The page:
The AD&A museum has a strong collection made up of a variety of genres, artists, and styles. Some of these works may never be on view in the main spaces of the Museum due to the ratio of limited gallery space and the large number of artworks. One such art work is a print labeled “Untitled” by 19th century artist Paul Berthon. As I was updating the Ala Story Print Collection, I noticed this eerie unnamed portrait of a young woman. The piece stands at 12 ¾ by 10 inches. The artist details a female figure described in notes as a young woman in side profile. The woman wears a simple white dress with her hair configured into a loose bun. In the background, an array of plant vines and blooms hang over the her head.
In this print, three colors complete the composition. The first is brown, which outlines each shape within the print. As a result brown is the most subtle color despite typically being a darker hue. The second color Berthon uses is white, and primarily on the flowers and woman’s skin and dress. This white gives a cold and slightly rotted tone implying the color of a ghost or polished bone. The final color is a green, which flows into every part of the print. This hue resembles rusted copper that as with the white appears to hint at a dead-like state.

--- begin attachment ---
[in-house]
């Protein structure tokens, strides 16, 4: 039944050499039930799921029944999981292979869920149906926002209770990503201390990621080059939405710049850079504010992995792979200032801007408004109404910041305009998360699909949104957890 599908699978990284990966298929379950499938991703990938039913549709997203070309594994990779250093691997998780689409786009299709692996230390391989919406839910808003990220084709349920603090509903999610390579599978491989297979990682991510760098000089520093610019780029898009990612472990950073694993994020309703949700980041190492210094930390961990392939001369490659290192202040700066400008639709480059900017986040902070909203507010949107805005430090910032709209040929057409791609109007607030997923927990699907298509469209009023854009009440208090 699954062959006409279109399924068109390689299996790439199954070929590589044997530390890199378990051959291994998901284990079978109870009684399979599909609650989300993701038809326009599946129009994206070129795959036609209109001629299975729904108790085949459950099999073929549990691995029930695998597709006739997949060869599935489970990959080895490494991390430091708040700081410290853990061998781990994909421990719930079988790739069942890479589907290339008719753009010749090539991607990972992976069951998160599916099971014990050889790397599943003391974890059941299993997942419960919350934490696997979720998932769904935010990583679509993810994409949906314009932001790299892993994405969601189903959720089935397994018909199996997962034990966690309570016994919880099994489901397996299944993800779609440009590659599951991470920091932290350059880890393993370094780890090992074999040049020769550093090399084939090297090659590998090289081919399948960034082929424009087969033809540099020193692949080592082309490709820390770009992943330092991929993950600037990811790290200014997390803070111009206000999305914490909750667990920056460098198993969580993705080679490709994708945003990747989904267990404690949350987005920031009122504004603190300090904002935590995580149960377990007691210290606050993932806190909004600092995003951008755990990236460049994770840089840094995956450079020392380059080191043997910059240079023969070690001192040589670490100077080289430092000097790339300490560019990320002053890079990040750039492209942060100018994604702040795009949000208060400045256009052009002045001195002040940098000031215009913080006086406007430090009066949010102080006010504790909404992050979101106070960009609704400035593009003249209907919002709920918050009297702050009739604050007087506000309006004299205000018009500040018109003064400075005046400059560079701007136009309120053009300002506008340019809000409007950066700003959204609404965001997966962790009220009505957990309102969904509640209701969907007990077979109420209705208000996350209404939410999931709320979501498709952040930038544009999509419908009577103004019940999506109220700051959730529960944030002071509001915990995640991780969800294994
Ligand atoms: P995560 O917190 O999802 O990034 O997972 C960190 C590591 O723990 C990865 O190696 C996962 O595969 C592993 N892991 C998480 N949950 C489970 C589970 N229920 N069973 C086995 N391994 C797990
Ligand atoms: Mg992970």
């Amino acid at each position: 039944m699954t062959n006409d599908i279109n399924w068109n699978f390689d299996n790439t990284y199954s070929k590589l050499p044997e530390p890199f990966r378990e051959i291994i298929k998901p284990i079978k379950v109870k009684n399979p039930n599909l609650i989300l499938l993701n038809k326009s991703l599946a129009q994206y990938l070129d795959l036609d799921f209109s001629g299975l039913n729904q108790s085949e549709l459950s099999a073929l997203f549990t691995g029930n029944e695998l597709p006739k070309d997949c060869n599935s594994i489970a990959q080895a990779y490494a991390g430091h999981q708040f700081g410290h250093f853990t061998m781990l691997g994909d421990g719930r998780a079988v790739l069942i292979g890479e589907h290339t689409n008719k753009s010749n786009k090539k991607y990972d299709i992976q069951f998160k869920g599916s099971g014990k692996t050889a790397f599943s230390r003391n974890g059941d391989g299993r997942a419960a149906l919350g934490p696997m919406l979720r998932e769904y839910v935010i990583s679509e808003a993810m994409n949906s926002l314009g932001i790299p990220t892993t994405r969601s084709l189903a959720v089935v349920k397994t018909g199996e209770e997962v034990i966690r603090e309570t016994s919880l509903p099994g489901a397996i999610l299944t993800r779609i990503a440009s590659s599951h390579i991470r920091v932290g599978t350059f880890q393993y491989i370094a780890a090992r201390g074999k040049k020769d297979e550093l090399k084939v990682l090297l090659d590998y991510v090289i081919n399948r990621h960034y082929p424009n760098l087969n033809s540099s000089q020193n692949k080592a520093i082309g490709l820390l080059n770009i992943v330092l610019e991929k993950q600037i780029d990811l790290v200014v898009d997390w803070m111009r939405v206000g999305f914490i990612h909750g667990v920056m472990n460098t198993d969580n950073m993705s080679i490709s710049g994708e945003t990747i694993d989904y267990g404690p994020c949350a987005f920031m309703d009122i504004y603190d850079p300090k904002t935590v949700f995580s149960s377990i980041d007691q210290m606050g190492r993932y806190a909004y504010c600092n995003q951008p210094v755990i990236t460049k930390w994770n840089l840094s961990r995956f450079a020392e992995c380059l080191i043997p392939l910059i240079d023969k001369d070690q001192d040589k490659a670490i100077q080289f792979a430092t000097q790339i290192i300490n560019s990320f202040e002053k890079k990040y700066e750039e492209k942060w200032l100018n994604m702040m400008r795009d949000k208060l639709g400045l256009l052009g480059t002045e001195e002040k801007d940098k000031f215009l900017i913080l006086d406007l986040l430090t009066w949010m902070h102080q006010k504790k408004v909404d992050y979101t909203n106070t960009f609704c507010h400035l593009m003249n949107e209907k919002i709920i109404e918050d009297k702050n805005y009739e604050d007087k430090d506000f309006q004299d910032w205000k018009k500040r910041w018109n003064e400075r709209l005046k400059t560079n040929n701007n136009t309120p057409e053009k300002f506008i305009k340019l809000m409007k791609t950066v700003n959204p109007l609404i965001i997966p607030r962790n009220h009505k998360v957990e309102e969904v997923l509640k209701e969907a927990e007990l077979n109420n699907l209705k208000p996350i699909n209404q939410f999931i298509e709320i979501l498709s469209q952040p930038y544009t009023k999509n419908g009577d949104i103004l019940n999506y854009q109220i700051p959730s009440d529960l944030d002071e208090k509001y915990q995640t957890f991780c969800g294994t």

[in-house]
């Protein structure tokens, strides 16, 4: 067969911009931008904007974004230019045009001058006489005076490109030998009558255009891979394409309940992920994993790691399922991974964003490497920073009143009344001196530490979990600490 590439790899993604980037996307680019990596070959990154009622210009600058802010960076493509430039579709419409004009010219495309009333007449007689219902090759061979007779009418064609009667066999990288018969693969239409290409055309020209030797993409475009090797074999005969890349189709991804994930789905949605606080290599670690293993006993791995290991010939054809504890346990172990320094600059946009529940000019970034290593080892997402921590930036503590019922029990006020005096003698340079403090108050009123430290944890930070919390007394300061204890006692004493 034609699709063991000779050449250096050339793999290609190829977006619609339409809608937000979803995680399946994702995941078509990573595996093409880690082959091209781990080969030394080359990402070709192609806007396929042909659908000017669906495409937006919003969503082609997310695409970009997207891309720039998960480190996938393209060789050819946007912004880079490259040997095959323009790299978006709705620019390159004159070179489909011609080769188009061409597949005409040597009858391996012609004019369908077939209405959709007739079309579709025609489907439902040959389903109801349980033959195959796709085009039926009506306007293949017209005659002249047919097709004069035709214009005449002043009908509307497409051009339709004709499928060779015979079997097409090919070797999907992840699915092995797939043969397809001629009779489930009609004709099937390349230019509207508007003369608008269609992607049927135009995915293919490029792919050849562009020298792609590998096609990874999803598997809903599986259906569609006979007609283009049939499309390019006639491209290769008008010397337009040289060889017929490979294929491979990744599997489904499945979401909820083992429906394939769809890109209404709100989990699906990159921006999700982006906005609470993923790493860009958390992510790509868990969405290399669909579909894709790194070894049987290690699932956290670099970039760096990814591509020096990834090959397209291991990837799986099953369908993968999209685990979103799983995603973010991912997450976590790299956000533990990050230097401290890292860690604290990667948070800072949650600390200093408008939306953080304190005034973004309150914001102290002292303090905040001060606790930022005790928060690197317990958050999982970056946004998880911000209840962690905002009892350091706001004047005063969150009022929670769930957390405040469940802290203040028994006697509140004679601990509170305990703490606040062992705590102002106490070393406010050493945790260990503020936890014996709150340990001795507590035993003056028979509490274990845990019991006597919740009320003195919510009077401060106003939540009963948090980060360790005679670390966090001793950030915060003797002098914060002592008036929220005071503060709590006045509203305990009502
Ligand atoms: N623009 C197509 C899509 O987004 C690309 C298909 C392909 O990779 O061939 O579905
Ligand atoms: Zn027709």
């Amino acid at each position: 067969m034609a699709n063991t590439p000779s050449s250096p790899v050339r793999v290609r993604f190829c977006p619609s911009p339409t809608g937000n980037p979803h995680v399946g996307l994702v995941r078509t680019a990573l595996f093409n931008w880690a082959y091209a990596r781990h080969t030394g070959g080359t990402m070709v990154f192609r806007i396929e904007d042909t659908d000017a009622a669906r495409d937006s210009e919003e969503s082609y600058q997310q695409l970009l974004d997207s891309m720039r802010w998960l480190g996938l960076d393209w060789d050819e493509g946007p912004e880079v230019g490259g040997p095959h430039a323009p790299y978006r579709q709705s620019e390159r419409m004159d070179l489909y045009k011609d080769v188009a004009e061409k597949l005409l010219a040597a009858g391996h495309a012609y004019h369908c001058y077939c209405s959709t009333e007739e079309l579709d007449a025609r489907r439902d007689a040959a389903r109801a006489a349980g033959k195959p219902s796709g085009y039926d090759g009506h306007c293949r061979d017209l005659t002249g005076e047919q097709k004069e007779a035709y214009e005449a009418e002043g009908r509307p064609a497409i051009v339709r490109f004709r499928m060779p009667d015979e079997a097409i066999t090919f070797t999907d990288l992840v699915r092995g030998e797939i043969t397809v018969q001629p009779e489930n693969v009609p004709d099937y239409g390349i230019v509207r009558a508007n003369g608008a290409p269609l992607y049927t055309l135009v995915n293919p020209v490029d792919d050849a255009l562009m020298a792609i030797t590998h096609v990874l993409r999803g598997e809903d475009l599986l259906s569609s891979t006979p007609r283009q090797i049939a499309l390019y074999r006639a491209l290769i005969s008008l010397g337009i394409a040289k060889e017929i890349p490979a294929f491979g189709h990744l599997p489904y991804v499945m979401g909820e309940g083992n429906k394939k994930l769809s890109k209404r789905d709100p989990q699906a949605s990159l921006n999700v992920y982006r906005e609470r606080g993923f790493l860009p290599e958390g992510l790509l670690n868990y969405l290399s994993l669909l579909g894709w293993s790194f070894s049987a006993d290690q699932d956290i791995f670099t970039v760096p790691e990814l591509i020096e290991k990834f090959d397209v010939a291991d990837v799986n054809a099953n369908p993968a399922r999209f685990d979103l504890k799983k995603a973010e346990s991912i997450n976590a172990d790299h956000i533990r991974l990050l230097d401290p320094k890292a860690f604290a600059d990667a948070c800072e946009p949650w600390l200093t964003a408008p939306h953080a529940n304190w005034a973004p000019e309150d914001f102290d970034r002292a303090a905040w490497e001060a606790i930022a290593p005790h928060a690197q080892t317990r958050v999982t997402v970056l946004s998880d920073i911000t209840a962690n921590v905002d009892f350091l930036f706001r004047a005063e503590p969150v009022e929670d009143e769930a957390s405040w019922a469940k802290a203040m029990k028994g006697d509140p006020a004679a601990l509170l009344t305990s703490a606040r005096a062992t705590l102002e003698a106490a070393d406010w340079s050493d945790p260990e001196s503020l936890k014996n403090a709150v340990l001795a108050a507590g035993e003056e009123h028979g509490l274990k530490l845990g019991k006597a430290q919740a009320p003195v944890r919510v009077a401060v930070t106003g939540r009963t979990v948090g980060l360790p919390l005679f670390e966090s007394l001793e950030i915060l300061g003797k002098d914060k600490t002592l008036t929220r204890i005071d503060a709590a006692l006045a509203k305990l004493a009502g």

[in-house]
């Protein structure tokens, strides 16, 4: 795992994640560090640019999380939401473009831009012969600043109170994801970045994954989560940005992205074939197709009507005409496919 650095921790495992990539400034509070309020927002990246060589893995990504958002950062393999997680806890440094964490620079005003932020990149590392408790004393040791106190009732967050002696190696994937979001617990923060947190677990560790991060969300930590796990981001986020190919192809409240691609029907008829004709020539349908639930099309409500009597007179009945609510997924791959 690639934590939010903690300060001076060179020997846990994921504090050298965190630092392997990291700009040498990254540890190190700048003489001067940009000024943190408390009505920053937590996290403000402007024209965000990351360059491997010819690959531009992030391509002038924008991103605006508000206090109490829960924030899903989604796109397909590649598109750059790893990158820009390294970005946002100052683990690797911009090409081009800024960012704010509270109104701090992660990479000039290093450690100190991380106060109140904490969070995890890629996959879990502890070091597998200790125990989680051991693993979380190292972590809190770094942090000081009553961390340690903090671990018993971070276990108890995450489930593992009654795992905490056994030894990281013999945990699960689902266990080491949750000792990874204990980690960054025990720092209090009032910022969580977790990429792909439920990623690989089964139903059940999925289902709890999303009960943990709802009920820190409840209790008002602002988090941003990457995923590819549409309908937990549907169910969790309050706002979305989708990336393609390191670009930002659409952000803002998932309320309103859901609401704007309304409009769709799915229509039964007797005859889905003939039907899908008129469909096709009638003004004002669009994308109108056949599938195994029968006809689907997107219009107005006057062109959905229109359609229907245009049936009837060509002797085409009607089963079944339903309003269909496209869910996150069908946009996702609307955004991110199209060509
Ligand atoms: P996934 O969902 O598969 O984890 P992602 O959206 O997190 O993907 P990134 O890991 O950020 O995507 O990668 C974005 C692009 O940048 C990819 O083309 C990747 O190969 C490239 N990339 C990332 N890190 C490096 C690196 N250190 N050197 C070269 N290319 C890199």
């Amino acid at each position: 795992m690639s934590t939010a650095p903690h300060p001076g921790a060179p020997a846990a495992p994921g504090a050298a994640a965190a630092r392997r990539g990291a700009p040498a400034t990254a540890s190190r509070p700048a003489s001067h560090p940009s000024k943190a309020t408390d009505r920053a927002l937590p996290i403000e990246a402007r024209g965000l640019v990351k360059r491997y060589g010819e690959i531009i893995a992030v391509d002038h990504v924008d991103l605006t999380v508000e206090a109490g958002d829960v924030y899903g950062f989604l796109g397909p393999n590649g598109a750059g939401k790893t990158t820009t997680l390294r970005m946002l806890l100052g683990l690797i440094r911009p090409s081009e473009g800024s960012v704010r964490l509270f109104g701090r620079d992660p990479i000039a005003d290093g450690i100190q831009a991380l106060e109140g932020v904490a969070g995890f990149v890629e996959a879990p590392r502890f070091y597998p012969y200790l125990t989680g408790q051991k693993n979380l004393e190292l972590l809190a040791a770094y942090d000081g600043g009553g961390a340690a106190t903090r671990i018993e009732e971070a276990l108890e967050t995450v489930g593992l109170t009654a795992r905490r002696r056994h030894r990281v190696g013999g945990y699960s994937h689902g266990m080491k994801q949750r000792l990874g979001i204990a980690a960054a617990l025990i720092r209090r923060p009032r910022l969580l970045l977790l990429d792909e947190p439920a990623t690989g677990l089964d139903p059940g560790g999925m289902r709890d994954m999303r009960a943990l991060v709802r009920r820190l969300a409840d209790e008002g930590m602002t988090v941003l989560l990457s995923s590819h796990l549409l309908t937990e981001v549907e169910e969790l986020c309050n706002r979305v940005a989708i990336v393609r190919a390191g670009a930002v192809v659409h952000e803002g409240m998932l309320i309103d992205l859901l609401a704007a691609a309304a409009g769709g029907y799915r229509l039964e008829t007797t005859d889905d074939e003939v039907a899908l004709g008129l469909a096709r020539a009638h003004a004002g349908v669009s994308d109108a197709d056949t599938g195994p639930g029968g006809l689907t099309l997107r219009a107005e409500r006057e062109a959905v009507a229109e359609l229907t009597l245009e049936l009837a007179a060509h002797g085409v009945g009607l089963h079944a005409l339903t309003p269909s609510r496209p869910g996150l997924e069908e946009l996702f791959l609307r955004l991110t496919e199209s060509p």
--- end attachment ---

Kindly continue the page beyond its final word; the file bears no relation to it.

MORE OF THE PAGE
The young woman has the essence of a vestige or, more crudely, a lifeless corpse with her deeply shaded, baggy, uninviting eyes and stony skin. The sickly green swirling into every part of the print hints at ideas of poison, acid, or green glass shards found on the street. Green is often associated with health and vigor when we see in its brighter form, but when it is grey or molded it becomes the color of rot and disease. The combination of this tainted green and the dead features of the lady is unsettling. In the end, the mystery of the woman is well suited to her title, or rather…lack there of.
-Liam Elliot, AD&A Museum Collections Intern